The Albemarle County School Board has begun to review the first draft of a strategic planning document that stipulates where and how the division will concentrate its resources over the next two years.
At a recent board meeting, five major strategic priorities were discussed. Each priority, school staff says, is designed to aid in the division’s ultimate goal of graduating students with the skill sets they need to succeed as “21st-century learners, workers and citizens.”
“We’re aspiring to do something much bigger than to get kids to pass the tests they need to pass and walk across a stage,” said Superintendent Pam Moran. “We want every child when they leave us to say, ‘I know what I’m dreaming about, and I know what my action plan is to be successful in life.’”
The proposed priorities are to:
graduate students with “lifelong learning competencies;”
increase college and career pathway credits;
enhance teacher efficacy;
increase parent and community engagement; and
secure the resources necessary to modernize all learning spaces.
The priorities were developed by the superintendent and her staff following conversations the School Board held during a retreat in June. Each priority also comes with suggested metrics for measuring progress.
To achieve the first target on graduates’ preparedness, staff suggested that the division develop criteria for a diploma seal that would indicate mastery of “lifelong learner” standards. Students would begin developing a portfolio documenting their acquisition of such skills in elementary school, and would present their portfolio at the end of high school to receive the seal.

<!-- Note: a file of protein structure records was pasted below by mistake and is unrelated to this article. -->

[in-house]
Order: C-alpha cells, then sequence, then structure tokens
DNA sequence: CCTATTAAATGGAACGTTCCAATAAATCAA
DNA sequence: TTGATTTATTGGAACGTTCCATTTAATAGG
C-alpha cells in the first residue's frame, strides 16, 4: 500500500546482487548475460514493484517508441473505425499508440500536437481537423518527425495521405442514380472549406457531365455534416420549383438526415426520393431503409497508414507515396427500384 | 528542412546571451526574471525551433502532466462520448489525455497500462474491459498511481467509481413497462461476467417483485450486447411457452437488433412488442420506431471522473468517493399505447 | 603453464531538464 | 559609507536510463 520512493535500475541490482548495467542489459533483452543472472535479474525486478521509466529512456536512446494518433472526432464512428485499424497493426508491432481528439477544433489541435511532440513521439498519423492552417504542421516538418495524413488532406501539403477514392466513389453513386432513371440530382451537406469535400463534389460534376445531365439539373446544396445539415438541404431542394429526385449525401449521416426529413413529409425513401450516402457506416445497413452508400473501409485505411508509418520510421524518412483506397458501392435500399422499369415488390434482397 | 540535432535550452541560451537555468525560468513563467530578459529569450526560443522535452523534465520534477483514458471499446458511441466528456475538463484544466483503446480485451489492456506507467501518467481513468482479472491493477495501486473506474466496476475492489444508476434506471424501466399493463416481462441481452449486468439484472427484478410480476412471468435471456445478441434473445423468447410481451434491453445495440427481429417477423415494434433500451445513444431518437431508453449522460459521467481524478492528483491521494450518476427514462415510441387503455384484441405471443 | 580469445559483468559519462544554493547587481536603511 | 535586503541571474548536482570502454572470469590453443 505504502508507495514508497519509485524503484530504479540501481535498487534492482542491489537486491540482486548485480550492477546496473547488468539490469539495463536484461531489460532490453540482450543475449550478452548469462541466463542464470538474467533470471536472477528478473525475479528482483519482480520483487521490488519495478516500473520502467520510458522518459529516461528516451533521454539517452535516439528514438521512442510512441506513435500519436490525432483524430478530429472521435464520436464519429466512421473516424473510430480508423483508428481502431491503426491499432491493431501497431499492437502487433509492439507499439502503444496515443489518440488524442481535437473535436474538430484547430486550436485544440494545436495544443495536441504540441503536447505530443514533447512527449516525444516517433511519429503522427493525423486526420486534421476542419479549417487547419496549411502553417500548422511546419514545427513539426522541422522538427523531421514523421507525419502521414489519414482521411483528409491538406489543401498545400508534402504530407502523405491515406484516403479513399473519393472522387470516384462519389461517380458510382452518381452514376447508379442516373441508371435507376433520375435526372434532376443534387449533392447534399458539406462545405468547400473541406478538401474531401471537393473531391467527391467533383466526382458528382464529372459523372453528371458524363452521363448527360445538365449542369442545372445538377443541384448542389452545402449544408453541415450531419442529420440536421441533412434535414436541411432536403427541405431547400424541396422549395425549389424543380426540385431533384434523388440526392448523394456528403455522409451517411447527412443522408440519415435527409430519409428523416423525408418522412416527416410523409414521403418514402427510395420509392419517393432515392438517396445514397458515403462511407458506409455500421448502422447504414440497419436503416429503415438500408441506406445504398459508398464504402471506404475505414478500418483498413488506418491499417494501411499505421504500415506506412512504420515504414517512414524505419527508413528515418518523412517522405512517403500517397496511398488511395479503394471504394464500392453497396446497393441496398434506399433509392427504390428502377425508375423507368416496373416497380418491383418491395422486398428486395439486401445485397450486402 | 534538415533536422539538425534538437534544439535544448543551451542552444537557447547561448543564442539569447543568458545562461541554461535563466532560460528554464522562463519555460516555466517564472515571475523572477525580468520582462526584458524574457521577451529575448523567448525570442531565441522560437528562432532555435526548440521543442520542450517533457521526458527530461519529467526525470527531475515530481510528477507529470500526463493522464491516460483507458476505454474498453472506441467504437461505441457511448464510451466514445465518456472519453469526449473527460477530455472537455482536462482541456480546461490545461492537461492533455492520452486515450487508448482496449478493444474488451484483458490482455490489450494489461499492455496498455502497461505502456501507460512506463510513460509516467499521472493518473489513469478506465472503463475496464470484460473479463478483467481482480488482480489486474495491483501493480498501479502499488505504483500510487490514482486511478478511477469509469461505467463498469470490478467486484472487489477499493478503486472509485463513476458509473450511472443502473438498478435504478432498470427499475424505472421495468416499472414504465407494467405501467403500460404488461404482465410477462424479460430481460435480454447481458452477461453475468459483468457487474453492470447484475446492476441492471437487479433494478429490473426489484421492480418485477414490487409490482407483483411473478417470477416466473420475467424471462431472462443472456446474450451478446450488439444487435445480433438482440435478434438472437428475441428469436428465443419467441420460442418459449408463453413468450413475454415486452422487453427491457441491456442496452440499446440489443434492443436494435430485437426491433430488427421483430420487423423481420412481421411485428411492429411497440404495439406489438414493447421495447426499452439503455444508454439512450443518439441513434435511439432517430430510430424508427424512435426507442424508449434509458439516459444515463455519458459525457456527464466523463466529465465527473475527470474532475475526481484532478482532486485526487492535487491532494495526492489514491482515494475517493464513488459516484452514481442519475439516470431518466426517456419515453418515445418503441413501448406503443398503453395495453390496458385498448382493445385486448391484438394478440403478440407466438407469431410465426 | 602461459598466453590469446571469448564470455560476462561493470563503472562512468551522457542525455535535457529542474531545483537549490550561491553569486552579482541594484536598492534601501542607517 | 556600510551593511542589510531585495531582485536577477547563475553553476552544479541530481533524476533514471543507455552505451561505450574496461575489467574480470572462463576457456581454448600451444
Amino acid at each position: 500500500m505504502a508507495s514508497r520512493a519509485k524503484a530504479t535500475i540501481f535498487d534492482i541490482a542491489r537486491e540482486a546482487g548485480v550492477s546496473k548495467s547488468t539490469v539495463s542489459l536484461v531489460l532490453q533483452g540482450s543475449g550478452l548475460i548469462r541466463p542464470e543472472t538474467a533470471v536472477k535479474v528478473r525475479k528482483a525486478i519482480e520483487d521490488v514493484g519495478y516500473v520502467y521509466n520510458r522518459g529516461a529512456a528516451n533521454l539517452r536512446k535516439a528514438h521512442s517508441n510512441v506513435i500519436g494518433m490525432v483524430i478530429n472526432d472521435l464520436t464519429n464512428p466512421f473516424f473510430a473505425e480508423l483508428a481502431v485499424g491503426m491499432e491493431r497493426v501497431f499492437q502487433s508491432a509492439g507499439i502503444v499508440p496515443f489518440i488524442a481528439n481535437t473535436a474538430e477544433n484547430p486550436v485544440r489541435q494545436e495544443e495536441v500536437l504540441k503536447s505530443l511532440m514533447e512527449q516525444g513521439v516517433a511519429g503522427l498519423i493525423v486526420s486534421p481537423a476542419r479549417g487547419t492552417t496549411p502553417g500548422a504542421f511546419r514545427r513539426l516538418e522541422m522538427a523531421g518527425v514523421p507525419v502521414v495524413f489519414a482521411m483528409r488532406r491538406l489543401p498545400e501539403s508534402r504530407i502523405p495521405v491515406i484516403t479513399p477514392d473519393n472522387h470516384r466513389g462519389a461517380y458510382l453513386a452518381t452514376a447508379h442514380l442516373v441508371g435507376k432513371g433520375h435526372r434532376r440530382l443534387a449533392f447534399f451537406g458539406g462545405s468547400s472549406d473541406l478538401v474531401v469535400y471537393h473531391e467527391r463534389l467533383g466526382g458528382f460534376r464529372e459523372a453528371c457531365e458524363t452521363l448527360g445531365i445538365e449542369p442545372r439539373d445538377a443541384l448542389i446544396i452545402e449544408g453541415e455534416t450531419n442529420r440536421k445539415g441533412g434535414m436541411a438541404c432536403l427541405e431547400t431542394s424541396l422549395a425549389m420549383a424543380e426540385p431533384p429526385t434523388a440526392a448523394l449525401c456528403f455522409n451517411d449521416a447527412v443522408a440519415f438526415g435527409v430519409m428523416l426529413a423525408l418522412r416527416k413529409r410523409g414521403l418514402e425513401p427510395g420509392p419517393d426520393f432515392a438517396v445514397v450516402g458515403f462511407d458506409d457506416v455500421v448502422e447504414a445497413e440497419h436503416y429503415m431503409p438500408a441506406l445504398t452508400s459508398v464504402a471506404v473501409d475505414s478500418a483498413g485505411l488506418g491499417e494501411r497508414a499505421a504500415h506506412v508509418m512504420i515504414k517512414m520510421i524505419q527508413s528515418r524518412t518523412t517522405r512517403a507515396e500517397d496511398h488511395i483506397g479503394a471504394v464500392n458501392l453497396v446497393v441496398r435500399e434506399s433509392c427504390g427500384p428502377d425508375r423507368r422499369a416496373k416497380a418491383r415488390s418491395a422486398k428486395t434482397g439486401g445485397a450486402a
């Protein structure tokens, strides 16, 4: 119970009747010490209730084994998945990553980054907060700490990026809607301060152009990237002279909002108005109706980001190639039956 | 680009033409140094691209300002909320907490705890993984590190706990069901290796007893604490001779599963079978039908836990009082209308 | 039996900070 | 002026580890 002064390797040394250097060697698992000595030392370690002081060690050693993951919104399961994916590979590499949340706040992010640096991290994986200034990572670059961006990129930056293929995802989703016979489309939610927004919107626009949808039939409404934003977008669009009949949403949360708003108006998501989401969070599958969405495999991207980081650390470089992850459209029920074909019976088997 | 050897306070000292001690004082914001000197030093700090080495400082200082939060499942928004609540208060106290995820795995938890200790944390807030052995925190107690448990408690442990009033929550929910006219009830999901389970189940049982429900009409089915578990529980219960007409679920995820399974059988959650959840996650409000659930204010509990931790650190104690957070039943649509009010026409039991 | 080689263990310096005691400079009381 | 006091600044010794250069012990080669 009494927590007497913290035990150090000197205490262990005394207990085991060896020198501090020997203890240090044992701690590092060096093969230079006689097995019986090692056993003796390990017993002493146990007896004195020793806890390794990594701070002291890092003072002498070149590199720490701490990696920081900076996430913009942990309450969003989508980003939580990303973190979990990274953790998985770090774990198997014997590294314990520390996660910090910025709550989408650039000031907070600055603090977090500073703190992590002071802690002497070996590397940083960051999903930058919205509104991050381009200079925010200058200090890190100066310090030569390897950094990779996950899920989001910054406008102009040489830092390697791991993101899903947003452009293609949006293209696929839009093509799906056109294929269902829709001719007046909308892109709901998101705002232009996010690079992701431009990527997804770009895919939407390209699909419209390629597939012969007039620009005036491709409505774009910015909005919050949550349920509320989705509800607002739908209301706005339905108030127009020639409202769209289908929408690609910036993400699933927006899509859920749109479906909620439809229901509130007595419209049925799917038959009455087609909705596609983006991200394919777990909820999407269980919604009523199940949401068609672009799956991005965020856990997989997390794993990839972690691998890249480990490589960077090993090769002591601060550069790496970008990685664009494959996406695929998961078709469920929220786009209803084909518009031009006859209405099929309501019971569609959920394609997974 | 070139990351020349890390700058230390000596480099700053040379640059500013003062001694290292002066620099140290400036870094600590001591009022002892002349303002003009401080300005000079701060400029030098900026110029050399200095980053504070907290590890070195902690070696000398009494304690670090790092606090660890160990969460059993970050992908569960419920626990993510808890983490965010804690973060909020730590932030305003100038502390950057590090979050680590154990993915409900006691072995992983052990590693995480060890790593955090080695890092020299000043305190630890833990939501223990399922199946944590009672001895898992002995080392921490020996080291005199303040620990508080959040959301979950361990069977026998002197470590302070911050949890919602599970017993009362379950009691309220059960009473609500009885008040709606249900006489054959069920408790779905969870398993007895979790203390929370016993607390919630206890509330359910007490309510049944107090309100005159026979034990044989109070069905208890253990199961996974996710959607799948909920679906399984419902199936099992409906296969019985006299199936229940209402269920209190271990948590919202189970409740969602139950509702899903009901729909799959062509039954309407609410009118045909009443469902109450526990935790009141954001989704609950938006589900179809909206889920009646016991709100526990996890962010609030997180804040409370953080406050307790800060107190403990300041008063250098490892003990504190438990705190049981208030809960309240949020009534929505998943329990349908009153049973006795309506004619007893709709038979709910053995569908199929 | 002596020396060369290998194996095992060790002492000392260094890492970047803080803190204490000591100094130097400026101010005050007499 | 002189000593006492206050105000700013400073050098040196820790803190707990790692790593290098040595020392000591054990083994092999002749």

Staff also recommended an intensified focus on elective experiences, world language programs and work-based learning to arm students with skills obtained outside of the classroom.
For the second priority, staff presented target goals for the number of students taking an Advanced Placement or career/technical education credit.
School Board member Steve Koleszar wondered if the approach would grant students enough freedom to pursue paths unrelated to a professional track.
“Are we putting too much emphasis on college credits and career pathways?” Koleszar asked. “One of the things we’re trying to do is engage students’ passions. I don’t want to tell a kid they have to take an AP if their passion is some other thing.”
School Board members also expressed concern over the language of the final priority centered on resources. Several members noted that the board does not have direct control over the amount of money provided to the schools.
They agreed, however, that advocating for increased resources from local and state sources should be a top priority.
“This is an issue we need to mobilize around as a board,” Koleszar said.
A key to advocacy, board members said, is clear communication with the wider community about how the resources are used in the schools.
“We need to engage the community beyond those who have kids in the school right now,” said School Board member Kate Acuff. “We need to make the sale that it’s a benefit to the whole community to have excellent quality schools.”
Board members said they also would like to see an emphasis on efficient use of resources in the strategic plan.
“What we have control over is the optimization of the resources we get,” said School Board member Jon Stokes, “not necessarily the successful negotiation of more resources.”
The superintendent’s cabinet will incorporate the board’s comments into a revised plan that it will present for the board to consider in the coming school year.
Patrick McLaughlin, recently appointed strategic planning officer for the school division, said the ultimate question for crafting the strategic plan is, “Are we planners, or are we dreamers? Are we content with just making plans, or do we want to dream about what we can be?”